San Diego

Questions Remain About Controversial South Bay Transit Project

Documents reveal county transit district chief allowed private company to avoid making $700,000 in lease payments

The chief executive of San Diego’s transit system refuses to respond publicly to questions about why he allowed a private company off the hook when they had promised to pay $735,000 in fees.

This public agency is required is required by state open meeting laws to be transparent in its dealings with private industry but when questioned in a deposition about his behavior, the chief executive said his decision was not relevant to discuss.

The Metropolitan Transit System (MTS) has said it plans to ask voters in 2020 to approve a half-cent sales tax increase to fund future transit projects and road repairs. But when MTS had the opportunity to generate income for those projects, it chose not to. Instead, documents obtained by NBC 7 Investigates show that MTS failed to collect revenues owed it by the SYPS company, which runs the San Ysidro Transit Center.

The Transit Center is a $31-million project just north of the U.S.-Mexico border. In 2012, MTS awarded SYPS a contract to operate the transit center. The majority owner of SYPS is Greyhound Bus Lines, which runs buses nationwide.

Monies generated by passenger fees paid at the transit center were to be collected by SYPS and forwarded to MTS. Those revenues were estimated at approximately $147,000 yearly. That money was to flow from the sale of transit tickets and other revenues generated by the transit center.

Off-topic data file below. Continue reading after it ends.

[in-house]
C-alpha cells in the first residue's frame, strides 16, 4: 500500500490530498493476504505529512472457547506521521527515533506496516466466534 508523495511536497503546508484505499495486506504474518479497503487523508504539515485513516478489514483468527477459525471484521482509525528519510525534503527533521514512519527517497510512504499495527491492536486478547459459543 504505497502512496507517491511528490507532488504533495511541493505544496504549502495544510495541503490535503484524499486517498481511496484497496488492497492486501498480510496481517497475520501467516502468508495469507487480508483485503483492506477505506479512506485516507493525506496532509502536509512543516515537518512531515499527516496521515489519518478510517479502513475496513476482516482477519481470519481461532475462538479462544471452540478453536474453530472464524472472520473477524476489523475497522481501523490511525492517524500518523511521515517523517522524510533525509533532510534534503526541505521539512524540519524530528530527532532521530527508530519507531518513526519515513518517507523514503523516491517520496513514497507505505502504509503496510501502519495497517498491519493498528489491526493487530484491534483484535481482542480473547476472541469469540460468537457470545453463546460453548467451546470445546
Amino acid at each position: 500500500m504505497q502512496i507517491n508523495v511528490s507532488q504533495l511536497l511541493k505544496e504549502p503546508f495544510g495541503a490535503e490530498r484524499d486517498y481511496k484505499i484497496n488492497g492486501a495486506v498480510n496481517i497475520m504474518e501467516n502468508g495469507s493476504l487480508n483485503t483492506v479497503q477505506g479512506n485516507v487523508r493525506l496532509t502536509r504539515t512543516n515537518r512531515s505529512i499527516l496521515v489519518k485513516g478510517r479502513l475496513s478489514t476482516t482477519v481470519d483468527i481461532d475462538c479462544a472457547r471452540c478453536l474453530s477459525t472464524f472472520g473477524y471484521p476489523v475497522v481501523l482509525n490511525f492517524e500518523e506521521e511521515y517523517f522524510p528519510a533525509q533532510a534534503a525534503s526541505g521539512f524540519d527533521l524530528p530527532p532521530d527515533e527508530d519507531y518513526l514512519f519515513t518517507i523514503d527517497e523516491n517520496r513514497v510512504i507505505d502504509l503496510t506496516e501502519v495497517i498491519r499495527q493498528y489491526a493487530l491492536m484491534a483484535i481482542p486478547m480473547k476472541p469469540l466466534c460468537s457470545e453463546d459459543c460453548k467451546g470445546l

Total revenue due taxpayers for the five year lease was estimated at more than $735,000.

But court documents reviewed by NBC 7 Investigates confirm that MTS did not collect any of that money because Paul Jablonski, chief executive officer of MTS, changed the lease agreement.

Evidence of the controversial contract revision is included in sworn testimony Jablonski gave in on May 25, 2017.

In his deposition, Jablonski admitted he allowed SYPS to avoid making the required payments, and did so without informing the MTS board of directors or the public.

When asked why he didn’t inform the MTS board about that change, Jablonski said only that his reasoning was “not a relevant topic to disclose.” 

When NBC 7 Investigates attempted to interview Jablonski about the matter after an MTS meeting, he declined to answer questions and said only that the issue is a legal matter.

Jack Shu of the watchdog group “Transit San Diego” attended that same MTS meeting. Shu said Jablonski’s decision to change the transit center contract and allow SYPS to avoid making those payments is an example how MTS does not always act in the public’s interest. “It’s an old kind of attitude,” Shu complained. “It’s like, ‘We’re in control. You do it our way, or not.’ And that’s not right.”

NBC 7 Investigates shared its findings with the MTS board members, but they declined to answer questions about the transit center contract and Jablonski’s decision to allow SYPS to avoid making those required payments. Board chairperson Georgette Gomez did offer the following statement: “I’m committed to creating local government that is equitable, inclusive, transparent, and accountable,” said Gomez, who is also president of the San Diego City Council. “This (commitment) includes in my role as Chair of the Metropolitan Transit System Board. The Board is providing oversight, setting direction, and engaging the public on how the system can best work for them.”

Greyhound Bus Lines did not respond to questions about SYPS’s contract with MTS, and the changes Jablonski made to that contract. 

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